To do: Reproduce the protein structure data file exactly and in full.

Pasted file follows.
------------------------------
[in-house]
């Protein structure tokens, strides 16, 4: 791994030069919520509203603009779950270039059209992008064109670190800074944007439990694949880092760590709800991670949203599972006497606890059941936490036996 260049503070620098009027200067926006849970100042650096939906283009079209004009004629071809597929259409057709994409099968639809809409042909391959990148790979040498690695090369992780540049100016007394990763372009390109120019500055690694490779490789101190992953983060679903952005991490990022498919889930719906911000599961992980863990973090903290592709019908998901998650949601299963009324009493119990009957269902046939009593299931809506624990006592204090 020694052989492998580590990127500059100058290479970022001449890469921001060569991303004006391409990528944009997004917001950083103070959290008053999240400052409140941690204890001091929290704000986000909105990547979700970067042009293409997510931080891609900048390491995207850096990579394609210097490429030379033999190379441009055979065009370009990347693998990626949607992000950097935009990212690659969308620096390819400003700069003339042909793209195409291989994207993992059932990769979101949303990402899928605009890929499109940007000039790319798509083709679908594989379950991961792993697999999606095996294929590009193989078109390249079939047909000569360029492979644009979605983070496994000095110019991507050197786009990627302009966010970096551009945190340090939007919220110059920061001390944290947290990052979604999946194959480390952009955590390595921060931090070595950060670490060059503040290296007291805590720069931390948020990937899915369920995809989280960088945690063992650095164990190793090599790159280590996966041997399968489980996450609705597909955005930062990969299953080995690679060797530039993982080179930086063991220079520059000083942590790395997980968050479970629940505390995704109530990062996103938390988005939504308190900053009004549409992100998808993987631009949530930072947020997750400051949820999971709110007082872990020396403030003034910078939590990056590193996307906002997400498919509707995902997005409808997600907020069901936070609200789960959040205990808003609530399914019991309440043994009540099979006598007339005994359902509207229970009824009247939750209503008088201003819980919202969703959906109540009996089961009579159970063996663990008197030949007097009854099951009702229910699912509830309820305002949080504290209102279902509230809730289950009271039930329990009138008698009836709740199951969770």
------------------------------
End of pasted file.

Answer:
[in-house]
């Protein structure tokens, strides 16, 4: 791994030069919520509203603009779950270039059209992008064109670190800074944007439990694949880092760590709800991670949203599972006497606890059941936490036996 260049503070620098009027200067926006849970100042650096939906283009079209004009004629071809597929259409057709994409099968639809809409042909391959990148790979040498690695090369992780540049100016007394990763372009390109120019500055690694490779490789101190992953983060679903952005991490990022498919889930719906911000599961992980863990973090903290592709019908998901998650949601299963009324009493119990009957269902046939009593299931809506624990006592204090 020694052989492998580590990127500059100058290479970022001449890469921001060569991303004006391409990528944009997004917001950083103070959290008053999240400052409140941690204890001091929290704000986000909105990547979700970067042009293409997510931080891609900048390491995207850096990579394609210097490429030379033999190379441009055979065009370009990347693998990626949607992000950097935009990212690659969308620096390819400003700069003339042909793209195409291989994207993992059932990769979101949303990402899928605009890929499109940007000039790319798509083709679908594989379950991961792993697999999606095996294929590009193989078109390249079939047909000569360029492979644009979605983070496994000095110019991507050197786009990627302009966010970096551009945190340090939007919220110059920061001390944290947290990052979604999946194959480390952009955590390595921060931090070595950060670490060059503040290296007291805590720069931390948020990937899915369920995809989280960088945690063992650095164990190793090599790159280590996966041997399968489980996450609705597909955005930062990969299953080995690679060797530039993982080179930086063991220079520059000083942590790395997980968050479970629940505390995704109530990062996103938390988005939504308190900053009004549409992100998808993987631009949530930072947020997750400051949820999971709110007082872990020396403030003034910078939590990056590193996307906002997400498919509707995902997005409808997600907020069901936070609200789960959040205990808003609530399914019991309440043994009540099979006598007339005994359902509207229970009824009247939750209503008088201003819980919202969703959906109540009996089961009579159970063996663990008197030949007097009854099951009702229910699912509830309820305002949080504290209102279902509230809730289950009271039930329990009138008698009836709740199951969770």